But those traditional systems and institutions have been eroded in recent years by an array of shocks and stresses. Population pressures, drought-and-flood cycles, environmental degradation, and other forces have intensified poverty and suffering. With up to 80 percent of people living on less than $2 a day, many families struggle to feed themselves because they lack the livelihoods to purchase or produce sufficient quantities of food. Loss of human lives to hunger, malnutrition and disease, massive displacements of people, and shattered economies has made poverty more widespread in the Sahel than nearly any other region in Africa.

Modern government institutions that have supplanted many traditional community and tribal structures have proven too weak and ill-equipped to respond or serve the vital role of mediation and conflict resolution. In the minds of many observers, the situation has been made even worse by corrupt and self-serving political elites. During my Nigeria visit, multiple civil society and faith-based leaders claimed these elite often politically exploit conflicts and disputes to shore up their own political constituencies and expand their public influence. These politicians use inflammatory radio and social media messages in ways that raise tensions, reinforce dangerous stereotypes, and recast disputes over resources as ideological or religious confrontations.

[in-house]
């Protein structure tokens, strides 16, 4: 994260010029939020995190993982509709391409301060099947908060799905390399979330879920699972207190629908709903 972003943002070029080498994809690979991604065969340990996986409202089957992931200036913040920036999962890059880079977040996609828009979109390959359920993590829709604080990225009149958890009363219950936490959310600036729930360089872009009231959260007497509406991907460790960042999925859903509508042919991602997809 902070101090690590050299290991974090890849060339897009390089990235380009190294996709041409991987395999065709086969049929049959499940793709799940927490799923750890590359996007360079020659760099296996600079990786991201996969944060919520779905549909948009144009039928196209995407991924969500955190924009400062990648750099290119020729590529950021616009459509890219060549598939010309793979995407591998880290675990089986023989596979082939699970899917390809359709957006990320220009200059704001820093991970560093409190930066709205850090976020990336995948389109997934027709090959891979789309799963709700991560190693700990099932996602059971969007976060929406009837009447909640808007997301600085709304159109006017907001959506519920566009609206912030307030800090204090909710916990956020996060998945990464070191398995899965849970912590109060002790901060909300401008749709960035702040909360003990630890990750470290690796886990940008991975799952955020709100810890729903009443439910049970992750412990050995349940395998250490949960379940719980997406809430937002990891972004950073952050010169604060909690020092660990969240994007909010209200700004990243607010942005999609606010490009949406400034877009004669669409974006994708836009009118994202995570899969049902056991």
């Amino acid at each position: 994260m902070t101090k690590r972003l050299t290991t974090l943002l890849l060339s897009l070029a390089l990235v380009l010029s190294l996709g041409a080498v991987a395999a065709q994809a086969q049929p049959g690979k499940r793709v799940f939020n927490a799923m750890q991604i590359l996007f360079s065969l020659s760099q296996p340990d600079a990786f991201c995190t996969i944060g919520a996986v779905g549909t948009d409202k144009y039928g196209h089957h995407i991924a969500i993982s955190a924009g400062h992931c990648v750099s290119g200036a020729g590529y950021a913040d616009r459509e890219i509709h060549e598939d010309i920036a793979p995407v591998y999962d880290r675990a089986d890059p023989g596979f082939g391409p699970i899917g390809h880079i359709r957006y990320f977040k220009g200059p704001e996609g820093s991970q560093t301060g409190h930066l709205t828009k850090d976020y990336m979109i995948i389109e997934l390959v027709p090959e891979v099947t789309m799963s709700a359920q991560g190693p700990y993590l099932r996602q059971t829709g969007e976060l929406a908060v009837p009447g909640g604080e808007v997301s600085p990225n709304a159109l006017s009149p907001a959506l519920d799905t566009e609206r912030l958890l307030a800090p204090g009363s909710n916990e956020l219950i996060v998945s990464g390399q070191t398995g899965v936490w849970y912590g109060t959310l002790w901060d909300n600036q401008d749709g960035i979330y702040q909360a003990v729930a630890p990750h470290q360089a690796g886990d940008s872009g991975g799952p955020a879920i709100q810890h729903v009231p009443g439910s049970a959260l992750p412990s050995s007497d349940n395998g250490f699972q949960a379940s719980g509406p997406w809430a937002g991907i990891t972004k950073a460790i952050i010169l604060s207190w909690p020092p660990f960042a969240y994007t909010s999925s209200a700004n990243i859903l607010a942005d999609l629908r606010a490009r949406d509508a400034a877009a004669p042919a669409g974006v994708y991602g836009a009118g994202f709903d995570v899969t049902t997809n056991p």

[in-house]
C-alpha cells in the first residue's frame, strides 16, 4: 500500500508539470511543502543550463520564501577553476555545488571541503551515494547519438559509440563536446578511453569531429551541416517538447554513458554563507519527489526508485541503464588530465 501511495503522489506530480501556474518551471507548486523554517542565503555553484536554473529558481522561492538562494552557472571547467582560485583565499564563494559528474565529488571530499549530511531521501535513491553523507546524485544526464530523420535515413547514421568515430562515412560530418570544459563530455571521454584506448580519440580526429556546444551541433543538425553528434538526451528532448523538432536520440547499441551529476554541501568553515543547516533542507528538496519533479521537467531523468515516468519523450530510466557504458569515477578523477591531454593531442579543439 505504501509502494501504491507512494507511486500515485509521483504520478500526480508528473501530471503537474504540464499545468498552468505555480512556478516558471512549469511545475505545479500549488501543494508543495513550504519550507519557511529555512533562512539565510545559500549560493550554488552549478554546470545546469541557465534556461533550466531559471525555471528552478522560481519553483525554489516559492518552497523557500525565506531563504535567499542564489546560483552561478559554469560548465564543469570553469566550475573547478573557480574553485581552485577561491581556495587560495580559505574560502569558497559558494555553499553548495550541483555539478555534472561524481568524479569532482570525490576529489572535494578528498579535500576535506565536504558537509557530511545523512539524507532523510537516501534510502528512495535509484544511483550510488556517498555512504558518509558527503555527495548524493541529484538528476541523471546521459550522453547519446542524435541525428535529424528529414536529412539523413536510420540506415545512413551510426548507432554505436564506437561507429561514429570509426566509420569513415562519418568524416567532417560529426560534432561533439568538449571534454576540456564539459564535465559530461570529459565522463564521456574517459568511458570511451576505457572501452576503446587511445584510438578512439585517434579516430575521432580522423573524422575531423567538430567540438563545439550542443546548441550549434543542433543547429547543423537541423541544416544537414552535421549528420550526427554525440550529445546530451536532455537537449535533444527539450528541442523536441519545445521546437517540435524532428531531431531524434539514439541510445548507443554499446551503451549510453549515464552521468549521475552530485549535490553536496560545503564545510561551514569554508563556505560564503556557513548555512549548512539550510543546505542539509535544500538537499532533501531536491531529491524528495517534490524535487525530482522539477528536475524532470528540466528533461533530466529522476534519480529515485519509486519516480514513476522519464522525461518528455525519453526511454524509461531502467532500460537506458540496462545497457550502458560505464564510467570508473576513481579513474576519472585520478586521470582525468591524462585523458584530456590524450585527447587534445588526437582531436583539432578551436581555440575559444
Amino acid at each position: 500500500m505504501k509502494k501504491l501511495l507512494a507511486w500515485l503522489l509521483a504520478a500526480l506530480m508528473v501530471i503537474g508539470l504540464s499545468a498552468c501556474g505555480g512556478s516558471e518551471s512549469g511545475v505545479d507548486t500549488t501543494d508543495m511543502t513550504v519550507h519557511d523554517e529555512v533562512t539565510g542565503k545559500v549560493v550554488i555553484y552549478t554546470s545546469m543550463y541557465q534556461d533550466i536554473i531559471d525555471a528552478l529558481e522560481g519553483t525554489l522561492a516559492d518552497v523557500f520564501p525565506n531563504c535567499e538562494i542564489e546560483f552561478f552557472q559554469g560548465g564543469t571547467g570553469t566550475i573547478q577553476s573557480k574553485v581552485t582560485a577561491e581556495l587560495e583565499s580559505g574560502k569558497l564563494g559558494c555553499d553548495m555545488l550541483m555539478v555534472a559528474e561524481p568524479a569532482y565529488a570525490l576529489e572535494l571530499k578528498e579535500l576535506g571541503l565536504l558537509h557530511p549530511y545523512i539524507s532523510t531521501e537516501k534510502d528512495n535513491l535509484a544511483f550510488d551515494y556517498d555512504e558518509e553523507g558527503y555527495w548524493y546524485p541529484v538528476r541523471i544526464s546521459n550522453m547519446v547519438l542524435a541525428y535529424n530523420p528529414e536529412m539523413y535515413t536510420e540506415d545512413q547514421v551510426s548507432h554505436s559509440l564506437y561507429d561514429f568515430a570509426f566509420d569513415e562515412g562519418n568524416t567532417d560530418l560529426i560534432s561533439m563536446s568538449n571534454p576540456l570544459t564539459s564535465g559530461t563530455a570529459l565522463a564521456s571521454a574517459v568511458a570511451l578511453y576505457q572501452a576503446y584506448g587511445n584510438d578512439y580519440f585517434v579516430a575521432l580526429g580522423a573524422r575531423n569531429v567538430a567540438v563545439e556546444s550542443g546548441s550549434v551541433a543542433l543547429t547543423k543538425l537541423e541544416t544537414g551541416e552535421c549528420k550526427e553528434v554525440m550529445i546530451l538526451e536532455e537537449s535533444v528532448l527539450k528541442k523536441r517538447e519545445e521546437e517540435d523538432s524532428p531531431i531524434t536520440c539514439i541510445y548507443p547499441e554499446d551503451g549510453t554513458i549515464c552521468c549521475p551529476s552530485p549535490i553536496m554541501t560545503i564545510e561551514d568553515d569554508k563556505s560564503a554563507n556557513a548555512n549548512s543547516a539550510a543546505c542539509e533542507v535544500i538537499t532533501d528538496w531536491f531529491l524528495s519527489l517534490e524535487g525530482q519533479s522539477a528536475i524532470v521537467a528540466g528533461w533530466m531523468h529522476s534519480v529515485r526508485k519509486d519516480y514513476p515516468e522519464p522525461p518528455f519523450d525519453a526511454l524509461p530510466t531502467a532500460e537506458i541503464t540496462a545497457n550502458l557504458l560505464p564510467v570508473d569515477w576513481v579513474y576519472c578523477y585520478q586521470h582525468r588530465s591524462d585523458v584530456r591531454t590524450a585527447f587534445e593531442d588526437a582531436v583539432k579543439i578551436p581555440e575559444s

To make the mix even more combustible, a range of groups are bringing their own violence to the region. They include criminal gangs exercising control over lucrative illicit trade of arms, cigarettes, and drugs, as well as extremist groups seeking to expand their power or advance an ideological agenda. Many work to exploit local tensions and grievances, economic and social marginalization, and abuses by government officials and security forces to recruit disaffected young people into their ranks. Militias, often ethnically based, are forming as a response to governments’ inability or unwillingness to provide security for communities. When governments do act, poorly trained, poorly led officials and security forces only make things worse when they respond to incidents of insecurity and unrest with severe crackdowns and indiscriminate arrests. This sometimes exacerbates grievances against governments, sows greater mistrust, and wears down local resistance to recruiters’ rhetoric and worldview.

Extremist Groups Already Operating

That violent extremist groups are operating in the Sahel and surrounding areas has become all too clear in the last several years. There are currently five major violent extremist groups active throughout the region, including Boko Haram, the Islamic State in the Greater Sahara (ISGS), Islamic State West Africa (ISWA), Ansar al-Islam, and the Al Qa’ida affiliate Jamaat Nusrat al-Islam wal Muslimeen, known as JNIM. There are also dozens of smaller, loosely-affiliated extremist groups. Operating across vast spaces and comprised of more than ten thousand extremists, their acts of violence have killed tens of thousands of people and displaced millions more.